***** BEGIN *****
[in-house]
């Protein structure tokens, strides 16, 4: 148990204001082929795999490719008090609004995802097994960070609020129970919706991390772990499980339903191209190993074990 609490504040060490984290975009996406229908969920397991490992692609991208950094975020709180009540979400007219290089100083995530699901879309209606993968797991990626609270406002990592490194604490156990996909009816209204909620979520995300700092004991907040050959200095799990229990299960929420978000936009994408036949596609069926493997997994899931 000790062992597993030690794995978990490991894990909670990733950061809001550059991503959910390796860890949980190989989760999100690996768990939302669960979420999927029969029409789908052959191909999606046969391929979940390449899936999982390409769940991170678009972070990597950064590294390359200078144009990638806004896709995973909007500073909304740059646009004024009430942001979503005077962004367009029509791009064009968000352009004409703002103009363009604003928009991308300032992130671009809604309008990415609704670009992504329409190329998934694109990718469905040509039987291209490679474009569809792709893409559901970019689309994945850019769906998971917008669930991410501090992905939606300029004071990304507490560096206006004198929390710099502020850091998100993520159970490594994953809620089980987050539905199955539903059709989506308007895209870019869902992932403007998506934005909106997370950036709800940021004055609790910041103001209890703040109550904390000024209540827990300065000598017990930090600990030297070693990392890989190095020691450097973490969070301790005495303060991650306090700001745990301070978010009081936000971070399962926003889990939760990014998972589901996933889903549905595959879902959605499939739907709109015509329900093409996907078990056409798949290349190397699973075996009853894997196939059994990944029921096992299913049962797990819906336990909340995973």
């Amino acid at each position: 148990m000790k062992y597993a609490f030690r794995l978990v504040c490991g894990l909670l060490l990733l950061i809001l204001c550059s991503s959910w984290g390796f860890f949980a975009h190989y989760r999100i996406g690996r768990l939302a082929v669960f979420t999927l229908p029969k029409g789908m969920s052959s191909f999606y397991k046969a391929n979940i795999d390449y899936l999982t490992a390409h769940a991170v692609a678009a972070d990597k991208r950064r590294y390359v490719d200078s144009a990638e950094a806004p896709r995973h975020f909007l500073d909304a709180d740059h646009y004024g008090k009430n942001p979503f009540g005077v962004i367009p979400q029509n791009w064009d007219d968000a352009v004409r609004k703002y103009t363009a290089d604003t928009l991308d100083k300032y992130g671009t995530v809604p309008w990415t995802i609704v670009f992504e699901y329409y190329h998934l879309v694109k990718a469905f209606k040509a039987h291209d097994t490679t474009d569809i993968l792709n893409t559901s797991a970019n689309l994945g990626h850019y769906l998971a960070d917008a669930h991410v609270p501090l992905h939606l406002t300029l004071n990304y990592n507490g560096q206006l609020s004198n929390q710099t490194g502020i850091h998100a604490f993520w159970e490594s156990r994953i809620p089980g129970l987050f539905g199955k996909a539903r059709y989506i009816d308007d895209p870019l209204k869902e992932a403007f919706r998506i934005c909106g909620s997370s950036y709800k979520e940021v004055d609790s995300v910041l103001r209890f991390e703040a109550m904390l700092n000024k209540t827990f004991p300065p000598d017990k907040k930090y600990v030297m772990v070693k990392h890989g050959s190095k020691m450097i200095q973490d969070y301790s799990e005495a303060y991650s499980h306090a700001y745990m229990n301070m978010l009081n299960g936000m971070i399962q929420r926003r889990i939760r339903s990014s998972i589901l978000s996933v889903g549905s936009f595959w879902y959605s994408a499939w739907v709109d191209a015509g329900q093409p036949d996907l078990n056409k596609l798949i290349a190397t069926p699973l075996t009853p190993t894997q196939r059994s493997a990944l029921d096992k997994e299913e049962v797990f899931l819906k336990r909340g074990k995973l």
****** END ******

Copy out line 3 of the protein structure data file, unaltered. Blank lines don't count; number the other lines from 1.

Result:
């Amino acid at each position: 148990m000790k062992y597993a609490f030690r794995l978990v504040c490991g894990l909670l060490l990733l950061i809001l204001c550059s991503s959910w984290g390796f860890f949980a975009h190989y989760r999100i996406g690996r768990l939302a082929v669960f979420t999927l229908p029969k029409g789908m969920s052959s191909f999606y397991k046969a391929n979940i795999d390449y899936l999982t490992a390409h769940a991170v692609a678009a972070d990597k991208r950064r590294y390359v490719d200078s144009a990638e950094a806004p896709r995973h975020f909007l500073d909304a709180d740059h646009y004024g008090k009430n942001p979503f009540g005077v962004i367009p979400q029509n791009w064009d007219d968000a352009v004409r609004k703002y103009t363009a290089d604003t928009l991308d100083k300032y992130g671009t995530v809604p309008w990415t995802i609704v670009f992504e699901y329409y190329h998934l879309v694109k990718a469905f209606k040509a039987h291209d097994t490679t474009d569809i993968l792709n893409t559901s797991a970019n689309l994945g990626h850019y769906l998971a960070d917008a669930h991410v609270p501090l992905h939606l406002t300029l004071n990304y990592n507490g560096q206006l609020s004198n929390q710099t490194g502020i850091h998100a604490f993520w159970e490594s156990r994953i809620p089980g129970l987050f539905g199955k996909a539903r059709y989506i009816d308007d895209p870019l209204k869902e992932a403007f919706r998506i934005c909106g909620s997370s950036y709800k979520e940021v004055d609790s995300v910041l103001r209890f991390e703040a109550m904390l700092n000024k209540t827990f004991p300065p000598d017990k907040k930090y600990v030297m772990v070693k990392h890989g050959s190095k020691m450097i200095q973490d969070y301790s799990e005495a303060y991650s499980h306090a700001y745990m229990n301070m978010l009081n299960g936000m971070i399962q929420r926003r889990i939760r339903s990014s998972i589901l978000s996933v889903g549905s936009f595959w879902y959605s994408a499939w739907v709109d191209a015509g329900q093409p036949d996907l078990n056409k596609l798949i290349a190397t069926p699973l075996t009853p190993t894997q196939r059994s493997a990944l029921d096992k997994e299913e049962v797990f899931l819906k336990r909340g074990k995973l």